7 Principles of Testing - Part 1
Principle 1. Testing shows presence of defects
Testing can show that defects are present, but cannot prove that there are no defects.
It is largely difficult to prove that something does not exist. However many white swans we see, we cannot say ‘All swans are white’. However, as soon as we see one black swan we can say 'Not all swans are white'.
In the same way, however many tests you execute without finding a bug, you cannot say that there are no other tests that could find a bug. As soon as we find at least one bug, we can say 'This code is not bug-free'.
Nevertheless, it does not mean that testing is useless and cannot improve our level of confidence in the code quality. Testing reduces the probability of undiscovered defects remaining in the software but, even if no defects are found, it is not a proof of correctness.
Principle 2. Exhaustive testing is impossible
This principle is connected with the question: “How much testing should we do?”
What answers are there to this question? We have a choice: test everything, test nothing or test some of the software. An ideal response to that may well be to say, 'Everything must be tested'. But what we should consider is whether we must, or even can, test completely.
How many tests would you need to do to completely test a one-digit numeric field? It depends on what you mean by complete testing. There are 10 possible valid numeric values but as well as the valid values we need to ensure that all the invalid values are rejected. There are 26 uppercase alpha characters, 26 lower case, and at least 6 punctuation characters as well as a blank value. So there would be at least 68 tests, and that without mentioning special characters, etc.
This problem just gets worse as we look at more realistic examples. In practice, systems have more than one input field with the fields being of varying sizes. These tests would be alongside others such as running the tests in different environments. If we take an example where one screen has 15 input fields, each having 5 possible values, then to test all of the valid input value combinations you would need 30 517 578 125 (515) tests! It is unlikely that the project timescales would allow for this number of tests.
There is a fairy tale about a magic pot that cooked on and on until the porridge filled an entire town? So our “little pot” can cook and cook for a very long time, almost endlessly, and at some moment you must say, “Little pot, stop!”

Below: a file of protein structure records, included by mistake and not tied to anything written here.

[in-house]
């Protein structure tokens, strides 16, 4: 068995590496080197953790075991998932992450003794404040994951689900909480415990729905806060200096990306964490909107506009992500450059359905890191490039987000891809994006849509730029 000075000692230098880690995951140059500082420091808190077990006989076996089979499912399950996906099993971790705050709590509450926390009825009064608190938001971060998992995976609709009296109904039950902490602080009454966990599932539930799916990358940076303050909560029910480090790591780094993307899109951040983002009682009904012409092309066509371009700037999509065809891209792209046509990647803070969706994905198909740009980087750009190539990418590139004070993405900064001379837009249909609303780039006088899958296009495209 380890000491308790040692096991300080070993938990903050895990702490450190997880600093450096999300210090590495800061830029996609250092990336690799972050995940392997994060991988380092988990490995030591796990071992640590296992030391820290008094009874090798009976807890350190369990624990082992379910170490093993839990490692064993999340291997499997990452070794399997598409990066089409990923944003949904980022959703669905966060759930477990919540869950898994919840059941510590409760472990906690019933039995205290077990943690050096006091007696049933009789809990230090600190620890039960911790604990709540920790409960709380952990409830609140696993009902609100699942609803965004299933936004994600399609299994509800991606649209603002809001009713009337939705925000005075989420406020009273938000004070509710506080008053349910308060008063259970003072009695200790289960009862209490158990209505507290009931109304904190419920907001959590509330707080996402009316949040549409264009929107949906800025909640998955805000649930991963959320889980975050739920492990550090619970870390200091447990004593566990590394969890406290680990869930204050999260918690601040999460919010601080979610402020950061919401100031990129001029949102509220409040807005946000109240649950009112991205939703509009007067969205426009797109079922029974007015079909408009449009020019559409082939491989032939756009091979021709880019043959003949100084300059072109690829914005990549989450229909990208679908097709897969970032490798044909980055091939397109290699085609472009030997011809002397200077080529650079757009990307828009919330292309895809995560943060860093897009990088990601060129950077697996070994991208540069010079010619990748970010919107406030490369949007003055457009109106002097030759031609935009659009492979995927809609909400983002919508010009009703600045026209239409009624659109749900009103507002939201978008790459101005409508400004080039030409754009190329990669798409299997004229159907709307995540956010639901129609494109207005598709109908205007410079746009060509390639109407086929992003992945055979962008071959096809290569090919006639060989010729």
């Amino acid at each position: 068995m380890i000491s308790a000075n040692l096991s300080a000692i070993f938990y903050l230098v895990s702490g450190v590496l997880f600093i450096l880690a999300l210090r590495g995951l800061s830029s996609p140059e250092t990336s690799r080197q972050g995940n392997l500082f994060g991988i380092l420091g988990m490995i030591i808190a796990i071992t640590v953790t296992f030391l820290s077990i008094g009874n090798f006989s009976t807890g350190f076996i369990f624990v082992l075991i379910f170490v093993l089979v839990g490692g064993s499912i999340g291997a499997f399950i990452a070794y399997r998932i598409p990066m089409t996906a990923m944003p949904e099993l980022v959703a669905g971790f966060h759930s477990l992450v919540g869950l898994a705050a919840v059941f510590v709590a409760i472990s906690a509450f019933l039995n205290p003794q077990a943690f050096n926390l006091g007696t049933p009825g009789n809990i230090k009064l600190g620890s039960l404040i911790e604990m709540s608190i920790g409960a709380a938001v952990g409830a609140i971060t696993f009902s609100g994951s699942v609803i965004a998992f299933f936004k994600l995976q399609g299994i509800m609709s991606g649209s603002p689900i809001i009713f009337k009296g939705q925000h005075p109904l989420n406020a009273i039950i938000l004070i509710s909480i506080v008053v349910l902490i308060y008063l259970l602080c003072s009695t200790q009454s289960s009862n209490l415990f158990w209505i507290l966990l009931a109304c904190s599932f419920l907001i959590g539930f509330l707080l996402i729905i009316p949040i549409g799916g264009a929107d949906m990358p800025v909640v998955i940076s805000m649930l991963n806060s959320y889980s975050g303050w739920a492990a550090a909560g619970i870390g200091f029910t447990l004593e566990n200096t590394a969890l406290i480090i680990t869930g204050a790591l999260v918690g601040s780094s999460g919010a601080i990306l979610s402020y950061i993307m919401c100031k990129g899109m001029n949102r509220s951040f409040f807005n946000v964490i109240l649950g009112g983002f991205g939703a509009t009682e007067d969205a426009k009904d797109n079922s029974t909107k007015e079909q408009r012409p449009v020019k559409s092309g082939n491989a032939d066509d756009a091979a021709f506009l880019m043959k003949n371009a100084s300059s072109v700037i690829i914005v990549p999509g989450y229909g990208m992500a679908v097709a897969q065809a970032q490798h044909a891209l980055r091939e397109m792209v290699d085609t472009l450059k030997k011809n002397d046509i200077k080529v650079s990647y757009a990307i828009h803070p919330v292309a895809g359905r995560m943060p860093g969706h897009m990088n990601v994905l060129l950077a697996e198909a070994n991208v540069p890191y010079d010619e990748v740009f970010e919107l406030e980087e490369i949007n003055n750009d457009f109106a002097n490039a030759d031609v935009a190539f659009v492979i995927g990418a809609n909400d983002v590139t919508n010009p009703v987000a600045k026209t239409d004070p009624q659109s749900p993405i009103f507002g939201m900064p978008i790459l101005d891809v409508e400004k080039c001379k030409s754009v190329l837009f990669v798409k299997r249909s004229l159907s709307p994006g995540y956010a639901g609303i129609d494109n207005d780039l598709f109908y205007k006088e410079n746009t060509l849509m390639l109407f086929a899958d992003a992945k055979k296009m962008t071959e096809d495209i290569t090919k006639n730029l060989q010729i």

By using the equivalence partitioning technique we can reduce the number of texts, as testing the input field having one numeric value with the values 2, 3, and 4 would not give us any more information than testing the field with one value - 3 only for example.
In real life, pressures on a project include time and budget as well as a pressure to deliver a technical solution that meets the customers' needs. Customers and project managers will want to spend an amount of time on testing that provides a return on investment (ROI) for them (time is money). This includes preventing failures after release that are always costly. Testing completely – even if that is what customers and project managers ask for – is simply not what they can afford.
Instead of trying to “test everything”, we need a test approach (strategy) which provides the right amount of testing for this project, these customers (and other stakeholders) and this software. Deciding how much testing is enough should take account of the level of risk, including technical and business risks related to the product and project constraints such as time and budget. Risk assessment and management is one of the most important activities in any project. It enables us to vary the testing effort based on the level of risk in different areas.
Additionally, testing should provide sufficient information to stakeholders to make informed decisions about the release of the product or handover to customers.
In the second part of the article we will look at the next two principles of testing.
Consultant on Software Testing